Alas, much of Hallelujah Here Below drifts by without making much of an impact sonically or creatively. The switch up of lead worshipers helps a bit, but the sameness of the song structures and melodies (the long drawn out intro, the build-up and drop-off of the bridge, the extended outro, etc.) can lead to the listener tuning out. And with the average song time reaching almost seven minutes, many of the songs stretch out their thin melodies to the breaking point.

Elevation Worship has the goods to write creative songs, and with a bit of self-editing and a few more years off between releases, the songs of Hallelujah Here Below could have been something truly unique. But as it stands, the album falls into some all-too-familiar pitfalls of modern worship music, with a few good moments mixed in. That is not to say that the worshipers and writers of Elevation Worship are not sincere and heartfelt in their praise, but it is to say that the album's batch of songs could have used more work.

- Review date: 9/25/18, written by Alex Caldwell of

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JFH Staff's Second Opinion

Hallelujah Here Below represents a near-perfect mix of the best of modern worship styles and trends. That being said, those who reject modern worship wholesale will probably reject this album, too, but they'd be doing that at the risk of at least a few wonderful surprises. With its title inspired by perhaps the greatest known worship song in the English-speaking world, "Doxology," ("Praise him, all creatures here below"), this new set from Elevation Worship runs the gamut from 7-minute long meditations of ambiance and sweeping dynamics to 4-minute long brisker, pop-leaning numbers like "God of the Promise," "Then He Rose," and the Tauren Wells-assisted "Echo." The balance of slow-burners and upbeat tunes keeps things fresh throughout the hour-plus running time, while still giving space for worship ballads of the highest order, like "Worthy" and "Power." Kudos to the Elevation Worship team for being able to show a mastery of so many modern sounds without ever feeling gimmicky or strained. Rather, it all feels natural and meaningful, with all the different styles held together by the cohesive, warm, top-notch production of the live recording. It's understandable if listeners prefer shorter songs or don't like hearing applause at the end of every track, but anyone who writes off Hallelujah Here Below as a run-of-the-mill worship project will be missing out on a passionate work of beauty, filled with Christ-centered lyrics, stellar vocal performances, and absorbing musical compositions. - Review date: 10/1/18, Chase Tremaine of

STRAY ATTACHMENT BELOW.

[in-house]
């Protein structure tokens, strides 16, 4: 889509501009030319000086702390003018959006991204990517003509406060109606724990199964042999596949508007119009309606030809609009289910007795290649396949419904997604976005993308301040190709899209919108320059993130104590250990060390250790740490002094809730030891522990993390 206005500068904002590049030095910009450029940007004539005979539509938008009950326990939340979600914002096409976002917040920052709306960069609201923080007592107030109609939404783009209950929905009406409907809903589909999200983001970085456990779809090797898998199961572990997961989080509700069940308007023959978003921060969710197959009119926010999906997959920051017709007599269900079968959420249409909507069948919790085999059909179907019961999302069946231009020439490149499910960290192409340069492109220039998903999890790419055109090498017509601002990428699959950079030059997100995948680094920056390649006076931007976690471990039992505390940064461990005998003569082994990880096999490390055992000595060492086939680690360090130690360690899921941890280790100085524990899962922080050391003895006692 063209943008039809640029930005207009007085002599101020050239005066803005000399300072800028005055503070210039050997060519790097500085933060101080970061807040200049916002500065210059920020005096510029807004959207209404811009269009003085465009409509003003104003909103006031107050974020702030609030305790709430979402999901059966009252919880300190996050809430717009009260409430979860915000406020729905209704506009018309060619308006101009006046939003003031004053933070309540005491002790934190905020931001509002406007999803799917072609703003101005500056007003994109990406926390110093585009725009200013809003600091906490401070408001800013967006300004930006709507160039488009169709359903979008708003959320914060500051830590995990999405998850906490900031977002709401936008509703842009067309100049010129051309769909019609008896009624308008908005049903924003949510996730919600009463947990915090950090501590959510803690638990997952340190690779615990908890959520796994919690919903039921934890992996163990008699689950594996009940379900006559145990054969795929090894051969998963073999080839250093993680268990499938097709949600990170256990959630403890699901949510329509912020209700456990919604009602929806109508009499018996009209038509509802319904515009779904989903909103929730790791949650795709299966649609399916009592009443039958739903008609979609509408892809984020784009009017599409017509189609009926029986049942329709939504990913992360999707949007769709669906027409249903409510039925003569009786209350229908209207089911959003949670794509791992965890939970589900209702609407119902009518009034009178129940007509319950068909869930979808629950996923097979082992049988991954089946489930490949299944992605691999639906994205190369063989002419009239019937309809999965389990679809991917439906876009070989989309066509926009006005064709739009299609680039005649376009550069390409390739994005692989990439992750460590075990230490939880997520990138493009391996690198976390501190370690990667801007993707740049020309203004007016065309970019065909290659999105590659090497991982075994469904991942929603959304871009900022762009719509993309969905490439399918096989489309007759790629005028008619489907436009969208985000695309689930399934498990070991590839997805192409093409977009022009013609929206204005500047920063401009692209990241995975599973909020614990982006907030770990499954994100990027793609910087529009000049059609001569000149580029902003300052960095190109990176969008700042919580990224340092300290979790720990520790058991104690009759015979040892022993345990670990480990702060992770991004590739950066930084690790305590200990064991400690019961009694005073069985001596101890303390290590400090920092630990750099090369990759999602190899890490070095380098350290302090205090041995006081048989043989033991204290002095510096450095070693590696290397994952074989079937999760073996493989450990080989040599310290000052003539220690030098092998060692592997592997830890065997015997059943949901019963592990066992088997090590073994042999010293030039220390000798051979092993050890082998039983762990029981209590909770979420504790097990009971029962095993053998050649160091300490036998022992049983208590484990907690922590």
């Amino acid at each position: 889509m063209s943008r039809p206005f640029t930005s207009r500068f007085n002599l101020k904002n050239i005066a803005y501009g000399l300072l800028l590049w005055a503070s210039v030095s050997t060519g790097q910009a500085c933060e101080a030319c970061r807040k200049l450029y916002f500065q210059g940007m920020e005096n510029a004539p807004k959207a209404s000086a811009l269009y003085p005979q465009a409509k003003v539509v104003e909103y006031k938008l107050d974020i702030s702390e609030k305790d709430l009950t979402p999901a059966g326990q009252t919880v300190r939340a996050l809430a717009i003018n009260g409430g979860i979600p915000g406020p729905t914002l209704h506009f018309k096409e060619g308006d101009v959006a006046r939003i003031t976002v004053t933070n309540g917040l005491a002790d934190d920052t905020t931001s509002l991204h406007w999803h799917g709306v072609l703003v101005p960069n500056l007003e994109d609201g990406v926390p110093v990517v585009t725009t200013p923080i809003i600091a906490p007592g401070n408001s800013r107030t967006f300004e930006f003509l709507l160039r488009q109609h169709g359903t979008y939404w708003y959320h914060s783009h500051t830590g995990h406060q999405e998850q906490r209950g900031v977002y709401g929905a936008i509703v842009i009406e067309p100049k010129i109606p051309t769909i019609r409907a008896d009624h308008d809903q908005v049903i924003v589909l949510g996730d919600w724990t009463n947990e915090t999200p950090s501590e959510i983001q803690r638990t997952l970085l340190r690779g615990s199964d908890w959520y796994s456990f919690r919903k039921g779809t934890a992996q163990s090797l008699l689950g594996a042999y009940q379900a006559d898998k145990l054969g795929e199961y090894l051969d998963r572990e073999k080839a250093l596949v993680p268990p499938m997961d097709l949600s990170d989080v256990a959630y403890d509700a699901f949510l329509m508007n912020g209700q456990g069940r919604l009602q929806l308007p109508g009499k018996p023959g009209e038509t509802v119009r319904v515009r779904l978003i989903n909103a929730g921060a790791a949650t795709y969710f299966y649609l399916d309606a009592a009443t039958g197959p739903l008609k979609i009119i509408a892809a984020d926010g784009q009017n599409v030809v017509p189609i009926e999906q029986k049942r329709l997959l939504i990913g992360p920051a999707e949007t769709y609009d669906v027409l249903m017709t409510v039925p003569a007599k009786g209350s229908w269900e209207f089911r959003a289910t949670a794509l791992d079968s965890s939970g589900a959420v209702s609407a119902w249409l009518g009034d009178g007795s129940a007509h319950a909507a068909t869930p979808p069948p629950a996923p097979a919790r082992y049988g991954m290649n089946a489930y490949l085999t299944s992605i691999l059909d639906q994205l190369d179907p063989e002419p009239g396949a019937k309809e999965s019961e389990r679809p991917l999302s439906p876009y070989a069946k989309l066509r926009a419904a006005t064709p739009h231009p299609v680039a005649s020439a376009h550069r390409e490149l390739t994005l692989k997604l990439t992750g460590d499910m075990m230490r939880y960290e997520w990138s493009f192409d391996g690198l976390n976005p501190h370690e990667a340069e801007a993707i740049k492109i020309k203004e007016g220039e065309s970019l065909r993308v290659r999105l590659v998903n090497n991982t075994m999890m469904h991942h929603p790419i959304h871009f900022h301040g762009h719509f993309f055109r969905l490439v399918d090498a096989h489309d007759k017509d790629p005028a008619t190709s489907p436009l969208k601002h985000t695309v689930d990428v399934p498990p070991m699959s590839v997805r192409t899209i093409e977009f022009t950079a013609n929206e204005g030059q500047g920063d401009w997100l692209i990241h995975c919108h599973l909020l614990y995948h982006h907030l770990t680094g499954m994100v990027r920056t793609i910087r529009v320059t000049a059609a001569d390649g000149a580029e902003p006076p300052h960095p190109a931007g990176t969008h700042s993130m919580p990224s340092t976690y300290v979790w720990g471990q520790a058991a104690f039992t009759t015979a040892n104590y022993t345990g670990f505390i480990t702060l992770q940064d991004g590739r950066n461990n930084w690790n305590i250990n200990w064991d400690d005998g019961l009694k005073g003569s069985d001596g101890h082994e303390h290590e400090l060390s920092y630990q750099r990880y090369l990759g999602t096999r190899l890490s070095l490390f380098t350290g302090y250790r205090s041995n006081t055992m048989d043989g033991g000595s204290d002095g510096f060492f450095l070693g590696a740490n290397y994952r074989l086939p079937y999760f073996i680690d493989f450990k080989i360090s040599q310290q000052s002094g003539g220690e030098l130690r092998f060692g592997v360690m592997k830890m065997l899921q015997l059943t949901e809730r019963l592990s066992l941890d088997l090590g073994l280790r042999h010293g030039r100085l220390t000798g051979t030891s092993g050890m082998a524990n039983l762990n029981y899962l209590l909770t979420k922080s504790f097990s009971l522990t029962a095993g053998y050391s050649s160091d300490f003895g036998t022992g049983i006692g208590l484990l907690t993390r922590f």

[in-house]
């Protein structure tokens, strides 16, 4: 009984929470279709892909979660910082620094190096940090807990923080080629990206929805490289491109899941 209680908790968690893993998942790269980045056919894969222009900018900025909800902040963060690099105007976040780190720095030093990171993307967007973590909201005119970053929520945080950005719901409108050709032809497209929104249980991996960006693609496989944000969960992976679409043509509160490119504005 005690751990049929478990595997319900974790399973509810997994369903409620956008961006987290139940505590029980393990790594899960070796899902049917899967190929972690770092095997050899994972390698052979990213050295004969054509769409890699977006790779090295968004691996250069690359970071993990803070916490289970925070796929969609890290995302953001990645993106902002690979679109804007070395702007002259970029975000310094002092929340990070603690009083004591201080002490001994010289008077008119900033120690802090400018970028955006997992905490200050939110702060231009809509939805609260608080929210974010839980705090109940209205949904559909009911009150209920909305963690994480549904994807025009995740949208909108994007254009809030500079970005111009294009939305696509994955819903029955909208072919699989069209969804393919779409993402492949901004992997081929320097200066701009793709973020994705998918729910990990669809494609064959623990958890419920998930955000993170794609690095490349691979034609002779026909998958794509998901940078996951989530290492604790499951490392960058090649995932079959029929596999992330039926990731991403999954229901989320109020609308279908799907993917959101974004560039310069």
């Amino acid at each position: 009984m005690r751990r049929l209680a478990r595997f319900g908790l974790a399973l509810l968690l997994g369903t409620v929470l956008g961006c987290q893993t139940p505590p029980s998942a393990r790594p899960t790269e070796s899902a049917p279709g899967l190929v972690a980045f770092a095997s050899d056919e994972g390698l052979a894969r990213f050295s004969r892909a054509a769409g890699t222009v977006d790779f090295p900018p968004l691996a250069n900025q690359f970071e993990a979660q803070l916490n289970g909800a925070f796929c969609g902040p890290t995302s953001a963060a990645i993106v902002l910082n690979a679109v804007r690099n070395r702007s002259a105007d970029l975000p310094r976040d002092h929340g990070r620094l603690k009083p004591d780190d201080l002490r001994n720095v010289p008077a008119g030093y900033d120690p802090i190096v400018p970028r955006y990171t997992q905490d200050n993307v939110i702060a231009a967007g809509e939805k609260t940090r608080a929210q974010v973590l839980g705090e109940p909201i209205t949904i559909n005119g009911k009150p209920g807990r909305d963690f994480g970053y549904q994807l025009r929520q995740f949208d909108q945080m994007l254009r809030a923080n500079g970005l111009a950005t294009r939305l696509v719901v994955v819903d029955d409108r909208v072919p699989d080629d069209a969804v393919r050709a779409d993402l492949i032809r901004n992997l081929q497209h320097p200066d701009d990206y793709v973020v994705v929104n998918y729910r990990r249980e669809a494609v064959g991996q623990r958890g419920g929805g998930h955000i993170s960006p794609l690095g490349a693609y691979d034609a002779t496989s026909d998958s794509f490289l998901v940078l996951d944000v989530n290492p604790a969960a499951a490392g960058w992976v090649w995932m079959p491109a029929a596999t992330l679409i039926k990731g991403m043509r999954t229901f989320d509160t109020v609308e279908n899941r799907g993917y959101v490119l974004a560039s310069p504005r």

. Record Label: Elevation Worship Records
. Album length: 14 tracks: 76 minutes, 7 seconds
. Street Date: September 28, 2018
. Buy It: Apple Music
. Buy It: iTunes
. Buy It: (CD)
. Buy It: AmazonMP3

  1. Won't Stop Now (7:04)
  2. God of the Promise (4:07)
  3. Hallelujah Here Below (7:03)
  4. Here Again (6:45)
  5. Echo (feat. Tauren Wells) (3:56)
  6. Worthy (6:11)
  7. Mighty God (Another Hallelujah) (4:51)
  8. Power (5:07)
  9. Then He Rose (5:23)
  10. Greater Than Your Love (4:44)
  11. Faithful (5:34)
  12. Here Comes Heaven (4:28)
  13. Still God (4:26)
  14. Better Word (6:28)